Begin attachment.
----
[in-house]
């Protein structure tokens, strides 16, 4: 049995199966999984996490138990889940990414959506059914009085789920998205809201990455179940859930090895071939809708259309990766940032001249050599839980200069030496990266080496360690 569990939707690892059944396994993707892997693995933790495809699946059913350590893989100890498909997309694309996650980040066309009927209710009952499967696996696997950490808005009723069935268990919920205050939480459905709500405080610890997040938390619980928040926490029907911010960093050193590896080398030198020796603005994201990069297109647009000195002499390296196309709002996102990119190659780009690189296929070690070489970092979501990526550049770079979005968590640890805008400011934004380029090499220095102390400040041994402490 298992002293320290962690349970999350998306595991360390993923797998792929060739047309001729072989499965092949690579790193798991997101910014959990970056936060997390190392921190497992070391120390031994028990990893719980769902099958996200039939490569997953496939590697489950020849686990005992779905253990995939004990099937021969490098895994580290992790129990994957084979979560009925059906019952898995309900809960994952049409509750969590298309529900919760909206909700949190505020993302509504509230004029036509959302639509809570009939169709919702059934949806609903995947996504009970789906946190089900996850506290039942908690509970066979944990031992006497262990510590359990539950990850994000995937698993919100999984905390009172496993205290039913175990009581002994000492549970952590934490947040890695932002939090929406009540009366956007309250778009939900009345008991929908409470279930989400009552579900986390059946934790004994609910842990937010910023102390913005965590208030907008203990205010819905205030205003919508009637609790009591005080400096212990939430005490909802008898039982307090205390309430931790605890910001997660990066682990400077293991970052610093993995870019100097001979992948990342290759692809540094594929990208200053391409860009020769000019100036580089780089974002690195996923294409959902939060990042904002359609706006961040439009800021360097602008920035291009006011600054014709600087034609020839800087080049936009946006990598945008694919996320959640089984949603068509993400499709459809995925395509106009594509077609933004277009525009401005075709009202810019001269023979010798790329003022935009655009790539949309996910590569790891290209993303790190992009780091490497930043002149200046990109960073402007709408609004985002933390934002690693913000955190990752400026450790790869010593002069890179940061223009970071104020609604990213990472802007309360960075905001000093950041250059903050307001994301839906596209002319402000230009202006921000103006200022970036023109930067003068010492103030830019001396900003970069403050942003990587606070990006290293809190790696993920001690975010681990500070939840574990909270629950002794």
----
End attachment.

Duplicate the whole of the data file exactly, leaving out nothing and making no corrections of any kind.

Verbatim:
[in-house]
């Protein structure tokens, strides 16, 4: 049995199966999984996490138990889940990414959506059914009085789920998205809201990455179940859930090895071939809708259309990766940032001249050599839980200069030496990266080496360690 569990939707690892059944396994993707892997693995933790495809699946059913350590893989100890498909997309694309996650980040066309009927209710009952499967696996696997950490808005009723069935268990919920205050939480459905709500405080610890997040938390619980928040926490029907911010960093050193590896080398030198020796603005994201990069297109647009000195002499390296196309709002996102990119190659780009690189296929070690070489970092979501990526550049770079979005968590640890805008400011934004380029090499220095102390400040041994402490 298992002293320290962690349970999350998306595991360390993923797998792929060739047309001729072989499965092949690579790193798991997101910014959990970056936060997390190392921190497992070391120390031994028990990893719980769902099958996200039939490569997953496939590697489950020849686990005992779905253990995939004990099937021969490098895994580290992790129990994957084979979560009925059906019952898995309900809960994952049409509750969590298309529900919760909206909700949190505020993302509504509230004029036509959302639509809570009939169709919702059934949806609903995947996504009970789906946190089900996850506290039942908690509970066979944990031992006497262990510590359990539950990850994000995937698993919100999984905390009172496993205290039913175990009581002994000492549970952590934490947040890695932002939090929406009540009366956007309250778009939900009345008991929908409470279930989400009552579900986390059946934790004994609910842990937010910023102390913005965590208030907008203990205010819905205030205003919508009637609790009591005080400096212990939430005490909802008898039982307090205390309430931790605890910001997660990066682990400077293991970052610093993995870019100097001979992948990342290759692809540094594929990208200053391409860009020769000019100036580089780089974002690195996923294409959902939060990042904002359609706006961040439009800021360097602008920035291009006011600054014709600087034609020839800087080049936009946006990598945008694919996320959640089984949603068509993400499709459809995925395509106009594509077609933004277009525009401005075709009202810019001269023979010798790329003022935009655009790539949309996910590569790891290209993303790190992009780091490497930043002149200046990109960073402007709408609004985002933390934002690693913000955190990752400026450790790869010593002069890179940061223009970071104020609604990213990472802007309360960075905001000093950041250059903050307001994301839906596209002319402000230009202006921000103006200022970036023109930067003068010492103030830019001396900003970069403050942003990587606070990006290293809190790696993920001690975010681990500070939840574990909270629950002794």